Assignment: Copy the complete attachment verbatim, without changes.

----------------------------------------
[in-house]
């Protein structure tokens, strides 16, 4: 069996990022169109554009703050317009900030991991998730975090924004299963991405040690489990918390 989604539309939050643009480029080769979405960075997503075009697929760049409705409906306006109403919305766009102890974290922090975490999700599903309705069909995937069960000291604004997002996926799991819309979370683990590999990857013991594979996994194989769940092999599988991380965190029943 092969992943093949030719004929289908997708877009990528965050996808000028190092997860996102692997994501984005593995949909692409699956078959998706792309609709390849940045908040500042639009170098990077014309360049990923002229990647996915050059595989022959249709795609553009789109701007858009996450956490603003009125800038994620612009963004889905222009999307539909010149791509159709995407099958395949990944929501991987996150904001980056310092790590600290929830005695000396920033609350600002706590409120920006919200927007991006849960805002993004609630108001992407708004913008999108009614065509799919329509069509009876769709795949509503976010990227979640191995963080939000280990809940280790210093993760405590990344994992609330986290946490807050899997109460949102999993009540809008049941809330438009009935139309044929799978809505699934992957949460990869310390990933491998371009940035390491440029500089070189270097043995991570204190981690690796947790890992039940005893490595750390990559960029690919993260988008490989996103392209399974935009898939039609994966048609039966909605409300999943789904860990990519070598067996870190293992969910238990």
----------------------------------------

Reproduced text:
[in-house]
């Protein structure tokens, strides 16, 4: 069996990022169109554009703050317009900030991991998730975090924004299963991405040690489990918390 989604539309939050643009480029080769979405960075997503075009697929760049409705409906306006109403919305766009102890974290922090975490999700599903309705069909995937069960000291604004997002996926799991819309979370683990590999990857013991594979996994194989769940092999599988991380965190029943 092969992943093949030719004929289908997708877009990528965050996808000028190092997860996102692997994501984005593995949909692409699956078959998706792309609709390849940045908040500042639009170098990077014309360049990923002229990647996915050059595989022959249709795609553009789109701007858009996450956490603003009125800038994620612009963004889905222009999307539909010149791509159709995407099958395949990944929501991987996150904001980056310092790590600290929830005695000396920033609350600002706590409120920006919200927007991006849960805002993004609630108001992407708004913008999108009614065509799919329509069509009876769709795949509503976010990227979640191995963080939000280990809940280790210093993760405590990344994992609330986290946490807050899997109460949102999993009540809008049941809330438009009935139309044929799978809505699934992957949460990869310390990933491998371009940035390491440029500089070189270097043995991570204190981690690796947790890992039940005893490595750390990559960029690919993260988008490989996103392209399974935009898939039609994966048609039966909605409300999943789904860990990519070598067996870190293992969910238990």